Primus Line breathes new life into historic trunk main in Brisbane

Earlier this year, Urban Utilities completed a multi-million-dollar rehabilitation project on this 130-year-old pipeline.

With the use of the trenchless technology Primus Line®, the project is expected to extend the life of the pipeline by at least 50 years, providing an economical solution with minimal impacts to traffic and nearby businesses and residents. 

The Ann Street pipeline is a cement-lined, cast iron pipe, and helps to supply water to the city centre and the inner-city suburbs.

During the morning and evening peak consumption periods, about 500 L of water per second flows through the pipe. 

Thousands of vehicles a day roll along the four-lane road, which is one of the busiest roads in Brisbane’s central business district, and businesses and bus stops line the traffic route. 

Replacing water mains in heavily congested urban environments can be a costly and disruptive process, so in this case trenchless technology was the key to success.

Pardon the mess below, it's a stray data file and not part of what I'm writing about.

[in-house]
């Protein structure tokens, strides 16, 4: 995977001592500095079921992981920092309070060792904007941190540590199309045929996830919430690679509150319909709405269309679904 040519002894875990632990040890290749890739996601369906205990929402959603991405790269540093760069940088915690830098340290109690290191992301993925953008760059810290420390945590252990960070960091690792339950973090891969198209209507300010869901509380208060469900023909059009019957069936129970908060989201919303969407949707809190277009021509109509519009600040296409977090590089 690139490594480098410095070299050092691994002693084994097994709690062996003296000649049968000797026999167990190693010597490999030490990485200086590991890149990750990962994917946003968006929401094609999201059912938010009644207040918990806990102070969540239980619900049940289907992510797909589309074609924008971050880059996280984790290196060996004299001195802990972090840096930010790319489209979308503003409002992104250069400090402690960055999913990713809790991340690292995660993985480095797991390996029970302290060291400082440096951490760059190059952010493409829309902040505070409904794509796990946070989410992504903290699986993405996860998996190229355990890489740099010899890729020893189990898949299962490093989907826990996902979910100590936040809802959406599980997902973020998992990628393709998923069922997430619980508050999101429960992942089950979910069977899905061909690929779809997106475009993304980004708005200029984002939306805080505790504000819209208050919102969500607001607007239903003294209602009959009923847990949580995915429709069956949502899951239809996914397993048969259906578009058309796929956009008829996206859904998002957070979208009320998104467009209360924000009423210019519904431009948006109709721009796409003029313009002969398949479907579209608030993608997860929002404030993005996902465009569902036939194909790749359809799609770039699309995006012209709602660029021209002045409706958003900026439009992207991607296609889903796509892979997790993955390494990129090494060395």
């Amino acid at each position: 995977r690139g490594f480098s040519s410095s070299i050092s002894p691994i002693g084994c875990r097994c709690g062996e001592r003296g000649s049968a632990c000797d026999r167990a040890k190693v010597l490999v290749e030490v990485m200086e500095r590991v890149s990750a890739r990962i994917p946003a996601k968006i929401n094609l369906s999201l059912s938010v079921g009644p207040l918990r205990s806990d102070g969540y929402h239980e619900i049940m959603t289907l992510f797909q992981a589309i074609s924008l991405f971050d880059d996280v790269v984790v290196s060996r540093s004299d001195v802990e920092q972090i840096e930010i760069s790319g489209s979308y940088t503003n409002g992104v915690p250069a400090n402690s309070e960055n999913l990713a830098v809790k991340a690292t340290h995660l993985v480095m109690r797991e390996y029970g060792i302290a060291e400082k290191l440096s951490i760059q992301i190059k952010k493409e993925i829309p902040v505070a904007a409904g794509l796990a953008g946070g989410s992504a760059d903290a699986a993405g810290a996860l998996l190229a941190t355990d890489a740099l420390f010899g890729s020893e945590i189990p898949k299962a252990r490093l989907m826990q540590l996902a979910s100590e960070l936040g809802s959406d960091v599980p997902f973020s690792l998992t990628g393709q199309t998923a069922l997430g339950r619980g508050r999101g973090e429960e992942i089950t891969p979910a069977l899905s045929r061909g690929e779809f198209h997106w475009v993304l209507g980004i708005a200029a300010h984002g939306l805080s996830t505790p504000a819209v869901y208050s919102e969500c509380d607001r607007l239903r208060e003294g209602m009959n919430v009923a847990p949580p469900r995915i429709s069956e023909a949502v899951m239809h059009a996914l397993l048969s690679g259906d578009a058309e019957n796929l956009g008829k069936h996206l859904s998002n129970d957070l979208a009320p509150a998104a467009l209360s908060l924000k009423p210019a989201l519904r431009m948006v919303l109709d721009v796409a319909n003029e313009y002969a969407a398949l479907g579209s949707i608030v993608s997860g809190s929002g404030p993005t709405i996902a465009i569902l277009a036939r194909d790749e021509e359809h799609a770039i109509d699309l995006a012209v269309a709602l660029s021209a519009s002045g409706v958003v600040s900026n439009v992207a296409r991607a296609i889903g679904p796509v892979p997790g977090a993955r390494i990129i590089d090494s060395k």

Given the location of the pipe, Primus Line was chosen as it could pass through several bends in the pipe and be installed using a few small pits, to minimise the impact on traffic. 


As Primus Line is a flexible stand-alone pipeline, which is installed with an annulus gap, it can withstand the operating pressures of the water main, but not the external loads from the traffic on the road above. 

The project at Ann Street was preceded by a detailed condition assessment of the host pipe and economic evaluation in order to ensure the existing pipeline could withstand external loads in the future.

The results showed that the pipeline had sufficient load bearing capacity to allow the use of a semi-structural lining system such as Primus Line for the desired service life of at least 50 years. 

The perfect choice 

Due to its unique three-layer structure, the Primus Liner combines flexibility with extremely high material strength.

As a self-supporting pressure pipe liner independent of the old pipe, it absorbs the entire operating pressure, while the old pipe merely functions as a conduit.